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TITLE
Brooch of Lorn
EXTERNAL ID
QZP40_2475_1_P011
DATE OF IMAGE
1857
SOURCE
Highland Libraries
ASSET ID
31685
KEYWORDS
jewellery
Brooch of Lorn

This brooch is said to have belonged to Robert the Bruce. After his defeat at the battle of Methven, in 1306, Robert the Bruce retreated towards the Argyll coast. At Dalrigh, near Tyndrum, he was ambushed by John Bacach, 5th chief of Clan MacDougall, with around 1,000 soldiers. The attack was revenge for the murder of John Comyn, a nephew of the MacDougall chief and rival for the throne. In the ensuing struggle Bruce was forced to leave his cloak and brooch in the grasp of one of his attackers.

The brooch was kept at Dunollie Castle until being moved to Gylen Castle, another MacDougall strongold on the nearby island of Kerrera, for safekeeping during the Covenanting wars. However, the castle was captured and burned by General Leslie in 1647 and the brooch was taken.

It was not seen again until 1819 when it was found in a chest after the death of Major Campbell of Bragleen. An accompanying document confirmed that it had been taken from Gylen Castle by the Campbells. It was returned to the MacDougall chiefs in 1824 by General Duncan Campbell of Lochnell. Queen Victoria later examined it during a visit to the MacDougall clan chief in 1842.

It is rarely seen in public and has been kept in a bank vault which can only be opened by the clan chief. One of the brooch's last appearances was during the Queen's visit to Oban in 1956.

The design is an oval-shaped crystal set in silver and surrounded by pearls. It was seen as a badge of authority, with the crystal unscrewing to reveal a chamber that may have held a relic or memento. However, experts in Scottish medieval art have recently claimed that the brooch dates from the mid-15th century and therefore cannot have belonged to Bruce.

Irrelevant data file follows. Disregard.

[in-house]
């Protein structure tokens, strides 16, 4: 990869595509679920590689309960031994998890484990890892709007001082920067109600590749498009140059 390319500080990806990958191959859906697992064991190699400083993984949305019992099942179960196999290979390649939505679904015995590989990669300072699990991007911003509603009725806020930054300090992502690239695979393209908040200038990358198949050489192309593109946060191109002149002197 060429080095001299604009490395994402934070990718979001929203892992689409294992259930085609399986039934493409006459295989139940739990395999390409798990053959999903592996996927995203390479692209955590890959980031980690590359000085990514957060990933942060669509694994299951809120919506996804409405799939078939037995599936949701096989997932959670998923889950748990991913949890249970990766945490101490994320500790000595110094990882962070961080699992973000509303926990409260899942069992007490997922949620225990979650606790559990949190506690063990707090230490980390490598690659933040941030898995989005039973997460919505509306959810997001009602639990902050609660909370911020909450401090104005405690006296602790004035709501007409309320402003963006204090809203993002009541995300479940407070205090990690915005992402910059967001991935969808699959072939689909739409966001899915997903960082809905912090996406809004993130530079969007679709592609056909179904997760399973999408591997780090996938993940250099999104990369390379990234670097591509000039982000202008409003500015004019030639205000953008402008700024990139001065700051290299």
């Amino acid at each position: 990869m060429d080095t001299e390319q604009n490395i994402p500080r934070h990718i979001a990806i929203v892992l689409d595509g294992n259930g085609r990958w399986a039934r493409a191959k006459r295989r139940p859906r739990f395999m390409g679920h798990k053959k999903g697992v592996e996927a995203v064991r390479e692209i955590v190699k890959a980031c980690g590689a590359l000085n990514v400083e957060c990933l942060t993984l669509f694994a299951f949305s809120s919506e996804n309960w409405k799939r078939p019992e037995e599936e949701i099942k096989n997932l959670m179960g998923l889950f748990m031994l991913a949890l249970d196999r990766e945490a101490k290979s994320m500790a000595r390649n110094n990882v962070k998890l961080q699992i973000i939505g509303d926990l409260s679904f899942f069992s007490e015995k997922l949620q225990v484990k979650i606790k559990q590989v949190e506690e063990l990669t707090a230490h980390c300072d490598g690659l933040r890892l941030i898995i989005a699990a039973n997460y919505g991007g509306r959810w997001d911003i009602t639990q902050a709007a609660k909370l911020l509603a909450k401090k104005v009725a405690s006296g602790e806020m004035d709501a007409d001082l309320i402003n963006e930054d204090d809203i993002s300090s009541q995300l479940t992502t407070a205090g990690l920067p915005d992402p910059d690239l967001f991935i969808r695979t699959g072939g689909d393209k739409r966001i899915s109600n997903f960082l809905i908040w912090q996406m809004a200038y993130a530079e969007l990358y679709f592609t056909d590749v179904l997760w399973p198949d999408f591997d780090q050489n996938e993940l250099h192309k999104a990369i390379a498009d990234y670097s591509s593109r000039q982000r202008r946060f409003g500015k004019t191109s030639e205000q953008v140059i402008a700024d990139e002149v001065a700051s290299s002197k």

This plate is taken from 'Notice Respecting the Brooch of Lorn, with an engraving' and published in 'Archaeologia Scotica or Transactions of the Society of Antiquaries of Scotland', vol IV (1857)

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Brooch of Lorn

jewellery;

Highland Libraries

Fraser Mackintosh Collection (illustrations)

This brooch is said to have belonged to Robert the Bruce. After his defeat at the battle of Methven, in 1306, Robert the Bruce retreated towards the Argyll coast. At Dalrigh, near Tyndrum, he was ambushed by John Bacach, 5th chief of Clan MacDougall, with around 1,000 soldiers. The attack was revenge for the murder of John Comyn, a nephew of the MacDougall chief and rival for the throne. In the ensuing struggle Bruce was forced to leave his cloak and brooch in the grasp of one of his attackers.<br /> <br /> The brooch was kept at Dunollie Castle until being moved to Gylen Castle, another MacDougall strongold on the nearby island of Kerrera, for safekeeping during the Covenanting wars. However, the castle was captured and burned by General Leslie in 1647 and the brooch was taken.<br /> <br /> It was not seen again until 1819 when it was found in a chest after the death of Major Campbell of Bragleen. An accompanying document confirmed that it had been taken from Gylen Castle by the Campbells. It was returned to the MacDougall chiefs in 1824 by General Duncan Campbell of Lochnell. Queen Victoria later examined it during a visit to the MacDougall clan chief in 1842.<br /> <br /> It is rarely seen in public and has been kept in a bank vault which can only be opened by the clan chief. One of the brooch's last appearances was during the Queen's visit to Oban in 1956.<br /> <br /> The design is an oval-shaped crystal set in silver and surrounded by pearls. It was seen as a badge of authority, with the crystal unscrewing to reveal a chamber that may have held a relic or memento. However, experts in Scottish medieval art have recently claimed that the brooch dates from the mid-15th century and therefore cannot have belonged to Bruce.<br /> <br /> This plate is taken from 'Notice Respecting the Brooch of Lorn, with an engraving' and published in 'Archaeologia Scotica or Transactions of the Society of Antiquaries of Scotland', vol IV (1857)